But the book doesn’t end there. After all, sensitivity may be a superpower, but it’s also something that needs tending. That requires care. In the girl’s case, as she goes back to feeling all the things, she recognizes that she sometimes needs to take a “moment for herself”—a time out, if you will. What that looks like is open for interpretation, and caregivers may want to share their own ideas or practices here. But the important thing is that the book is not suggesting that sensitive children need lose themselves in their empathy for the world around them.

And there’s more. Because another way we hold onto agency in the face of fear and sadness is to channel these feelings into action, to let our empathy call us to meaningful, impactful work. In the final pages of the book, we watch as the girl picks up the trash she despises. We observe her delivering a shelter animal to a lonely man.

The sensitive souls among us are the ones paying the closest attention. If they lean into these deep feelings—if we as parents let them—they’ll have endless opportunities to make this world a place they’re proud to call home.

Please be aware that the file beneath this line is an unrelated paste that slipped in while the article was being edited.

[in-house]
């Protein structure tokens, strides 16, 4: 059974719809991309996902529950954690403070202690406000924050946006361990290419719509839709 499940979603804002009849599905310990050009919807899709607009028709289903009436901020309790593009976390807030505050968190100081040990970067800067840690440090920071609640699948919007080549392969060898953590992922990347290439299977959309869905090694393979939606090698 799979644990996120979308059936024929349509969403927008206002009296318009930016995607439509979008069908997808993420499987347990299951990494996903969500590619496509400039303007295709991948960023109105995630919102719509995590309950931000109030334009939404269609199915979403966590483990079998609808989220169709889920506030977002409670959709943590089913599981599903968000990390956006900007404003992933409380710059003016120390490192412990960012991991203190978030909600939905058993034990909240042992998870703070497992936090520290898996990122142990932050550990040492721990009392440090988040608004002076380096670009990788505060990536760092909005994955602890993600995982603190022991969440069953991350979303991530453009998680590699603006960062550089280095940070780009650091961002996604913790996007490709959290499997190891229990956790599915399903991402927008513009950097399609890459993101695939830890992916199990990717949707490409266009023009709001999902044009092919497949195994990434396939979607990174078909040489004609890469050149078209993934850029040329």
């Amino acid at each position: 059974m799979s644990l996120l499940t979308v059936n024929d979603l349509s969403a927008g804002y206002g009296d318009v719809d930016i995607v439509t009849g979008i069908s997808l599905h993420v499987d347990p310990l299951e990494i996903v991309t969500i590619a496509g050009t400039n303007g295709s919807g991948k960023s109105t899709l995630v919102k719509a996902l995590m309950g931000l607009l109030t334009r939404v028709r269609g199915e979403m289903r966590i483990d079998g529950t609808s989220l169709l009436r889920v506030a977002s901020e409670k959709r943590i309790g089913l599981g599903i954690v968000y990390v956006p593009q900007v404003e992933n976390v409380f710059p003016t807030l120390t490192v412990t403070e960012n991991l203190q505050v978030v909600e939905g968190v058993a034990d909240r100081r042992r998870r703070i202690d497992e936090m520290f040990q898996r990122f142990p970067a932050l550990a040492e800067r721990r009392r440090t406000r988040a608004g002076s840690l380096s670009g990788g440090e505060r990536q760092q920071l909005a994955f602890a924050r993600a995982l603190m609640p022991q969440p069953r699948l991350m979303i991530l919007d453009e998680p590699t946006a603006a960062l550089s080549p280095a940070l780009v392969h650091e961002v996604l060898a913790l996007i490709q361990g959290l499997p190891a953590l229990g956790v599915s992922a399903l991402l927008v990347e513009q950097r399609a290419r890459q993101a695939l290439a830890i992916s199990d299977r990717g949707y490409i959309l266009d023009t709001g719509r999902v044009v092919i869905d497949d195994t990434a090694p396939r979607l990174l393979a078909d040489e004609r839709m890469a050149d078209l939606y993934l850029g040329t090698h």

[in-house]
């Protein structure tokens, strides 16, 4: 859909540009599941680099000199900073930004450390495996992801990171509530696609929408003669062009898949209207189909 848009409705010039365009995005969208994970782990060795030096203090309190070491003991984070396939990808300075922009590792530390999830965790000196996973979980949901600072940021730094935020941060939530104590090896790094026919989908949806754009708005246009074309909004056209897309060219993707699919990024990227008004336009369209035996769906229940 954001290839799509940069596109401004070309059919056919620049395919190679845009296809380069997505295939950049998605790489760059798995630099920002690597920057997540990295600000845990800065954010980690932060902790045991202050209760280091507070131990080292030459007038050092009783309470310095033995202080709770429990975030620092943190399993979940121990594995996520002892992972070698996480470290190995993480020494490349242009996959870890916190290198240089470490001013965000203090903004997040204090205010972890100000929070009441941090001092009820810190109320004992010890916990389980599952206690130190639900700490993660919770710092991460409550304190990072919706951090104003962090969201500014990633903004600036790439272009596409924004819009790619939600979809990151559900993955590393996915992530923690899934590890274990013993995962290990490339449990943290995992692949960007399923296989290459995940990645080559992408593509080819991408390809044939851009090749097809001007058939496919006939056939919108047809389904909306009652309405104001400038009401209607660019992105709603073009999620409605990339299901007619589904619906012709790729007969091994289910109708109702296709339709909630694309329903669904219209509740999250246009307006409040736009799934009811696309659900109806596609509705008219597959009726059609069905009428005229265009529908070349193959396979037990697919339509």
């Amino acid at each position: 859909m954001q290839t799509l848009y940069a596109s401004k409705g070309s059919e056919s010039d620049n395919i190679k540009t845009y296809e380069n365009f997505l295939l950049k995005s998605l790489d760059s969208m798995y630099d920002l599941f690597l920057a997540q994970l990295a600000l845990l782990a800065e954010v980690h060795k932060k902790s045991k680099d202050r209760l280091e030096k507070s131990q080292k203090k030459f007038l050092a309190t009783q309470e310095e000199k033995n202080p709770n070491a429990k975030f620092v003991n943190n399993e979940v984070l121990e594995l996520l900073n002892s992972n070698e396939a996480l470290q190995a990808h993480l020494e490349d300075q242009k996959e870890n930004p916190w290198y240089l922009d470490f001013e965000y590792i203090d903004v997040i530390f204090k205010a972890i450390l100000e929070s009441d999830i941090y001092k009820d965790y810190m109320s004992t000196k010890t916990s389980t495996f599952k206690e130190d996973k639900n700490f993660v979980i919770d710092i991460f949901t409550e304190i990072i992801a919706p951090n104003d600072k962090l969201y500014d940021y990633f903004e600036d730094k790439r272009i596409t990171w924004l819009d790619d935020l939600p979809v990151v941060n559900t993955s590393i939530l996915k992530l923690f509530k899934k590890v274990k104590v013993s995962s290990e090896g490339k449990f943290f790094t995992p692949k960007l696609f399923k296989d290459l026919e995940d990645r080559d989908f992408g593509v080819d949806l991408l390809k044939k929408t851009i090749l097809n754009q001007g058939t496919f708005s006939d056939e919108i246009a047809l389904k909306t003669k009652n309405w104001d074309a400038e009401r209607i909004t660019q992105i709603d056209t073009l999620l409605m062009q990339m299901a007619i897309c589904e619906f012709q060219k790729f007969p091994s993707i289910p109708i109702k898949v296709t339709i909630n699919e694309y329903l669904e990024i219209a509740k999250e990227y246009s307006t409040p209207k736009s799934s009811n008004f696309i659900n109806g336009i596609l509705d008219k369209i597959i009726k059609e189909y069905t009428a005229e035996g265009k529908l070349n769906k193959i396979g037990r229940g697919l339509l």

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Books published by G.P. Putnam’s Sons and Sounds True. All opinions are my own. My links support the beautiful indie, Old Town Books, where I am the buyer for the children’s section!

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§ 4 Responses to For the Sensitive Souls (A Post for Mental Health Awareness Month)

  • PATRICK LASALLE says:

    Beautifully worded again!!!

    Love, Dad

    Sent from my iPhone

    >

  • lauren belden says:

    Melissa!

    You write so beautifully always, and this post particularly resonated with me. Our oldest (Olivia) is also HIGHLY sensitive, and in all the best and most challenging ways that you describe. Like you, I’ve definitely learned (and continue to push myself harder to learn more) how to embrace her intense feelings, empathy, highs and lows as super powers. Because like you say, as hard as they are for me to bear witness to and understand, I know they are 1000 times harder for her. And she is a gift to our whole family, constantly checking in to see how everyone is doing and finding ways to brighten our days with her love and light. I need to meet these amazing kids of yours. You are such an inspiring mama and reading these always makes me miss you and wish that we lived closer to each other!

    xoxox

    • thebookmommy says:

      Lauren! Oh my goodness, this comment means the world to me. Truly! I just have to meet Olivia one day soon. And SMILO! 🙂 We WILL get out to CA one of these years. Miss and love you!